For safety reasons, electricity plant must generally be incapable of generation if a circuit becomes unserviceable and not attempt to restart without permission -- network "islands" must not reconnect to the "mainland" without an order to do so. Wind turbines have had no difficulty complying with safety rules. To meet quality standards, network operators must deliver electricity as near as possible to a pure sine wave -- and within specified tolerances for voltage and frequency. With the improved electrical characteristics of wind turbines over the past 20 years, problems with "flicker" have been overcome: wind turbines these days are not often blamed for injecting disturbing "harmonics" into the network.
Rules for harmonics and for "islanding" exist in grid codes at both the distribution and transmission levels. Complying with them has been part and parcel of wind plant design and operation for some time, particularly at the level of the distribution network. With wind power's increasing maturity, however, comes greater responsibility. Today, wind plant are expected to play their part in providing services to the grid to ensure its smooth operation, also in times of trouble. As a full member of the power generation club, wind must contribute to meeting the club's purpose -- safe and secure supplies of electricity at least cost to all.
That said, wind may merit some dispensation from certain demands of a grid code. There are precedents. The inflexibility of nuclear plant has long been recognised and specifically acknowledged in the British code. Indeed, amendments for wind power are being included in the grid codes relevant in wind's major markets.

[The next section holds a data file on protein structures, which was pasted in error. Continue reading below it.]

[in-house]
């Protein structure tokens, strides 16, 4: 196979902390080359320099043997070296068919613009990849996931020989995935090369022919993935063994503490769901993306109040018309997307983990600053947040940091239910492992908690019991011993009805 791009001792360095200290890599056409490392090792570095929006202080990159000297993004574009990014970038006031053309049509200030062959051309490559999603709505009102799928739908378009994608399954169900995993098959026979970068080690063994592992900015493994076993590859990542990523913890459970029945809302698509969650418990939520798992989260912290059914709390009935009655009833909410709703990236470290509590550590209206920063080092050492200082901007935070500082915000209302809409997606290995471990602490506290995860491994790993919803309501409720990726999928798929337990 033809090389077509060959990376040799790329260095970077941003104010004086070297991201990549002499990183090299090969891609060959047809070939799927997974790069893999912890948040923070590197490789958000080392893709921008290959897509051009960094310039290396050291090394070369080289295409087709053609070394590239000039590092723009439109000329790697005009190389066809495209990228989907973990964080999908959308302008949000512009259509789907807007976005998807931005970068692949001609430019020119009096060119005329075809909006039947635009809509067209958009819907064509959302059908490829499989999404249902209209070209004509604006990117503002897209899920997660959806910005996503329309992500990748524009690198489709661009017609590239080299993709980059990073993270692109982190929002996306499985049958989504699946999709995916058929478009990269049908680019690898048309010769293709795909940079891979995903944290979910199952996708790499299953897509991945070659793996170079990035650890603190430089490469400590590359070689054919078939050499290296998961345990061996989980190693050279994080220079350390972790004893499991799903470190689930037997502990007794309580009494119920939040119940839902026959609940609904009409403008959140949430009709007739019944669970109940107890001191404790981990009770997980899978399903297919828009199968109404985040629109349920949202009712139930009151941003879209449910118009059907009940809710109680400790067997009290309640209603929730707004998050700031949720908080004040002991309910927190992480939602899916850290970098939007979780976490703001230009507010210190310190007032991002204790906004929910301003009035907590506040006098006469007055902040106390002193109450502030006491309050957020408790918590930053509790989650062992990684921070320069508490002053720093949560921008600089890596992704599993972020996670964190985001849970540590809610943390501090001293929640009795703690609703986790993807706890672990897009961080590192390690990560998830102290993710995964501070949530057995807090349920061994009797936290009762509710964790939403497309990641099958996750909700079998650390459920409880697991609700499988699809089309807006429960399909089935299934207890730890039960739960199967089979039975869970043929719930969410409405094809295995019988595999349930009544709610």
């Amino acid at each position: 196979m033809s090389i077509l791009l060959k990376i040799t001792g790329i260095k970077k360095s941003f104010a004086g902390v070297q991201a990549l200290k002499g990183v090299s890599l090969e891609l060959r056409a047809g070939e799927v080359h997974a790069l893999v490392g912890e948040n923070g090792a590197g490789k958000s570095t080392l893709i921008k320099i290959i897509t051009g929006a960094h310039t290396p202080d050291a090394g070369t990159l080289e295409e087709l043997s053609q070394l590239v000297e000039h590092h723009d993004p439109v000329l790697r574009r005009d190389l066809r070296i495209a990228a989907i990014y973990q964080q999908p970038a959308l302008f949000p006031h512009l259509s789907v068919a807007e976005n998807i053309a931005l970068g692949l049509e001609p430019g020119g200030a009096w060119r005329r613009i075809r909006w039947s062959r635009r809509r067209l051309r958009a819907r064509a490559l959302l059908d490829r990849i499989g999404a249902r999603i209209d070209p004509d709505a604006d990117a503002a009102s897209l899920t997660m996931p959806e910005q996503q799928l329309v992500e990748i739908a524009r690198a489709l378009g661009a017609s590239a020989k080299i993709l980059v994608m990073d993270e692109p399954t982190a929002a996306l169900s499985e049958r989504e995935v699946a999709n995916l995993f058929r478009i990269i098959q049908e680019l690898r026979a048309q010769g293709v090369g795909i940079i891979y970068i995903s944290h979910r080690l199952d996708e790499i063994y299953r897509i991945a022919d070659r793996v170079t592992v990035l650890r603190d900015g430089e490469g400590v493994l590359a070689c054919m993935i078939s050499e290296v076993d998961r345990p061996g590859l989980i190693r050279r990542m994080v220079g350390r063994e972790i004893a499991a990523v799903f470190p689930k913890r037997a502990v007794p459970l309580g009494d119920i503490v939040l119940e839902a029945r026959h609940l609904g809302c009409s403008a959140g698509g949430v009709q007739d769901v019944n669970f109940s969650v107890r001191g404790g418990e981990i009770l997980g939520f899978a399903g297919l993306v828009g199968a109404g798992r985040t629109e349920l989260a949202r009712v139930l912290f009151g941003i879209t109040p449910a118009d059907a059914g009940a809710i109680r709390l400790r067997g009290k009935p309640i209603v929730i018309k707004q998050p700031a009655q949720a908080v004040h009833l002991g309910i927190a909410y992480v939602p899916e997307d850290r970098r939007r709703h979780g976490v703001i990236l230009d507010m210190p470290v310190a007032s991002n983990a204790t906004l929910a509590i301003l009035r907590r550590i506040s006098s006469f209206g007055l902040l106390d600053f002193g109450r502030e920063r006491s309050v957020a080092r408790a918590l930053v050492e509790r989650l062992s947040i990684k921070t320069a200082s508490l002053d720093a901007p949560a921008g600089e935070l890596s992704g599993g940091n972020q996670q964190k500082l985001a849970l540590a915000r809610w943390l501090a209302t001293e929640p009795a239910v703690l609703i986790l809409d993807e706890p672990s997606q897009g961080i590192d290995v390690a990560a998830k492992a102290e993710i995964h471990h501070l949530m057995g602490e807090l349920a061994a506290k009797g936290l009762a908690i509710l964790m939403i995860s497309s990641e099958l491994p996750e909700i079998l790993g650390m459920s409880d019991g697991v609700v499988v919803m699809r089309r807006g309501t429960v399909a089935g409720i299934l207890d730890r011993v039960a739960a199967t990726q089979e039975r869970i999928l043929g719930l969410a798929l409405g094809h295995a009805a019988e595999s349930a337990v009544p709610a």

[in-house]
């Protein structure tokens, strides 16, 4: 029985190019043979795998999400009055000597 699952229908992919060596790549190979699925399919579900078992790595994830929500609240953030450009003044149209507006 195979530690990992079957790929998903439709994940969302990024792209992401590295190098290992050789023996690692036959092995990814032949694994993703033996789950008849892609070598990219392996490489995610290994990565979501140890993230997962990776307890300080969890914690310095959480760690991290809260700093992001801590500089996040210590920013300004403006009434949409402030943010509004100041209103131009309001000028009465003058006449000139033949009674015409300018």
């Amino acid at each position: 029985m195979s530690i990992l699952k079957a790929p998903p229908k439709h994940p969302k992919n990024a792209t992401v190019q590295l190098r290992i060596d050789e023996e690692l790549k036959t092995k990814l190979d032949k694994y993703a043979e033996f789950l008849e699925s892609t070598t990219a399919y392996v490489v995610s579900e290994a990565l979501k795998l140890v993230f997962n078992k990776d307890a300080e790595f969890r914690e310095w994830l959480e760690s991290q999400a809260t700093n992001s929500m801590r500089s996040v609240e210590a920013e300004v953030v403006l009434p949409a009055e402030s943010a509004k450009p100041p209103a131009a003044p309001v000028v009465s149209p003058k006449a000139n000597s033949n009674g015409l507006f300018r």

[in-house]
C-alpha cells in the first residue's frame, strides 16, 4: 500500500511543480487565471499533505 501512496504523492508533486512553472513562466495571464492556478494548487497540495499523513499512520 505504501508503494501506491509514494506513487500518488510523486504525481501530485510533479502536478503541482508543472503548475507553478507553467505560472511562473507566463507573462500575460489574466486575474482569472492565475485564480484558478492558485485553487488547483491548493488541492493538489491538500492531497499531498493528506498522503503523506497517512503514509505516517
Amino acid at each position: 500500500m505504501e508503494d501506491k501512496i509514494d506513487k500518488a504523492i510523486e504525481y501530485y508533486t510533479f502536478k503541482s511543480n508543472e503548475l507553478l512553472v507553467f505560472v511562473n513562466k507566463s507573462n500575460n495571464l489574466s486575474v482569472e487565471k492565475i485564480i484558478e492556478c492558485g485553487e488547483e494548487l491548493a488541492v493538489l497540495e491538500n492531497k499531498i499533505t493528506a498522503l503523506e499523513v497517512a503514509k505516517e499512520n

The evolution of grid codes specific to wind power has followed a familiar pattern. First, the transmission system operator (TSO) specifies stringent requirements that all wind plant should meet. Next, the wind industry responds by pointing out that many of the requirements are not really necessary, some may be costly to deliver, and others may be left to the market to provide. After a period of negotiation, most TSOs modify their initial proposals and a compromise is settled on. In liberalised markets such as the United States, the process is overseen by the electricity regulatory authority to ensure fair play between the all powerful TSO and the weaker independent generator.